It came as the head of the Westminster media watchdog, Julian Knight MP, said claims about how Diana had been convinced to be interviewed for the corporation’s Panorama show in 1995 were “deeply disturbing”. He also called for an independent investigation. Earl Spencer released the photograph yesterday after he’d revealed more damning information from his dossier on the methods used by reporter Martin Bashir to convince Diana to take part in the interview.
The poignant snapshot shows Diana and Charles – then aged around seven and 10 – posing on a summer’s day.
The future princess is seen draping a protective arm around her little brother’s shoulder as he looks straight into the camera. Diana and Charles were especially close at this time when their mother Frances was leaving the family home for her new love, Peter Shand Kydd.
A family friend explained: “Charles and Diana became even closer. Despite her age, Diana was very protective towards Charles.”
Yesterday within a few minutes the photograph had clocked up hundreds of “likes” on Twitter, with one social media user saying: “Lovely photo. Sibling love. God rest her soul.”
Another said: “She was set up by the BBC. I hate the way she was treated.”
In the 1995 interview, Diana famously told Bashir “there were three of us in this marriage”, referring to Prince Charles’ relationship with Camilla Parker Bowles.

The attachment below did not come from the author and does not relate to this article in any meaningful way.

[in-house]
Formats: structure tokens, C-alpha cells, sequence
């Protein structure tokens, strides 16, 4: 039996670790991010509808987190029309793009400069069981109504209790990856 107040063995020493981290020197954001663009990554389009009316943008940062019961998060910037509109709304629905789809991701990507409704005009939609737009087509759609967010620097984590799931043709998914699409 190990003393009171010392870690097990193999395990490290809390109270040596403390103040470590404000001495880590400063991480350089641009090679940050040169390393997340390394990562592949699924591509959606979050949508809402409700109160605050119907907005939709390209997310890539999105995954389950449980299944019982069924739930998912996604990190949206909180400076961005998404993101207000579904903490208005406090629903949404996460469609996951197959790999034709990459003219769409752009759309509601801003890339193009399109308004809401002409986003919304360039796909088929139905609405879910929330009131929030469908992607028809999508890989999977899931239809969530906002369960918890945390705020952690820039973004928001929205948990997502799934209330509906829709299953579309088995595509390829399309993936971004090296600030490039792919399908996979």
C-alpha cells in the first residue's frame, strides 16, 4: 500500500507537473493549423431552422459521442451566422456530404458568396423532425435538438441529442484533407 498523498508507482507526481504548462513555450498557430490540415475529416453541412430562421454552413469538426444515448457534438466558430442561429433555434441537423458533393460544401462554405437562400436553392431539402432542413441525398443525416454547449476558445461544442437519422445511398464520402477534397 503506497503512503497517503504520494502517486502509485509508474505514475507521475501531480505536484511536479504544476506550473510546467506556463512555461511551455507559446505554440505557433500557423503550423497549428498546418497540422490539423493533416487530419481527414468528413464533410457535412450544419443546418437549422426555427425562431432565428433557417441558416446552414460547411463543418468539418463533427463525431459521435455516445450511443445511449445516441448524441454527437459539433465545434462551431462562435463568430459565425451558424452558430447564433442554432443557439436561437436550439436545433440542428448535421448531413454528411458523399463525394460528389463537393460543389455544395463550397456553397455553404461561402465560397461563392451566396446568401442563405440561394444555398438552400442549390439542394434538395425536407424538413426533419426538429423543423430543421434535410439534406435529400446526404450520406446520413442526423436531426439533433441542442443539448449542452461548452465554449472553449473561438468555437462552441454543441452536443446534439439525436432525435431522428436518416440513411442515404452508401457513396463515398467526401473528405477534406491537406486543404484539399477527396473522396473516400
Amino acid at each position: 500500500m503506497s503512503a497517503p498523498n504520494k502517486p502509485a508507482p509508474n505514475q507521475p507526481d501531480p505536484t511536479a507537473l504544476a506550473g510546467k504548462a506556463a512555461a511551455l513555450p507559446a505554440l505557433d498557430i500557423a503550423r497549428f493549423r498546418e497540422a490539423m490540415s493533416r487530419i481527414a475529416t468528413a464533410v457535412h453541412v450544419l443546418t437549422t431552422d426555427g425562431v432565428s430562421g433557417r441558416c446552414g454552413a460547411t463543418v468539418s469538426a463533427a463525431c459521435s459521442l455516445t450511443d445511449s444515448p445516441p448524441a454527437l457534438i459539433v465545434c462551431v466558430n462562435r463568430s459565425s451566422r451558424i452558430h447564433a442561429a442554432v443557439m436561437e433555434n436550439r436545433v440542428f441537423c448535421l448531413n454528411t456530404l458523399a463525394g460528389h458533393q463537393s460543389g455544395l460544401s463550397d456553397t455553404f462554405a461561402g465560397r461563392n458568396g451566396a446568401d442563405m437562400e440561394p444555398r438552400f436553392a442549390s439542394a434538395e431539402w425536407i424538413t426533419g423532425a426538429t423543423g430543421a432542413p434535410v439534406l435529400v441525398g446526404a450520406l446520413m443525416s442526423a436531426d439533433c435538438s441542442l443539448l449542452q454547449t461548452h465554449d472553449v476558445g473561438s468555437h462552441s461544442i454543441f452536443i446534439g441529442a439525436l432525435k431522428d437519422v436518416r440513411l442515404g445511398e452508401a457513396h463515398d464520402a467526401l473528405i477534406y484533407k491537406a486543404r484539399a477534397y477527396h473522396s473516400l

One family friend warned yesterday: “This is just the start. The BBC should not underestimate Charles. He will never stop until he has dragged everyone and everything out into the daylight.”
MPs are closely watching developments. Mr Knight, chairman of the Commons Digital, Culture, Media and Sport Committee, told Sky News: “This is deeply disturbing and it is important for public confidence in BBC journalism a thorough investigation is carried out.”
Yesterday further details of the astonishing methods apparently used by Bashir emerged. Earl Spencer released details of 32 smears contained in his detailed dossier on his contacts with the Panorama reporter.
A BBC spokesman said in a statement: “The BBC has apologised. We are happy to repeat that apology. And while this was a quarter of a century ago, we absolutely will investigate – robustly and fairly – substantive new information.
“Unfortunately, we are hampered at the moment by the simple fact that we are unable to discuss any of this with Martin Bashir, as he is seriously unwell.”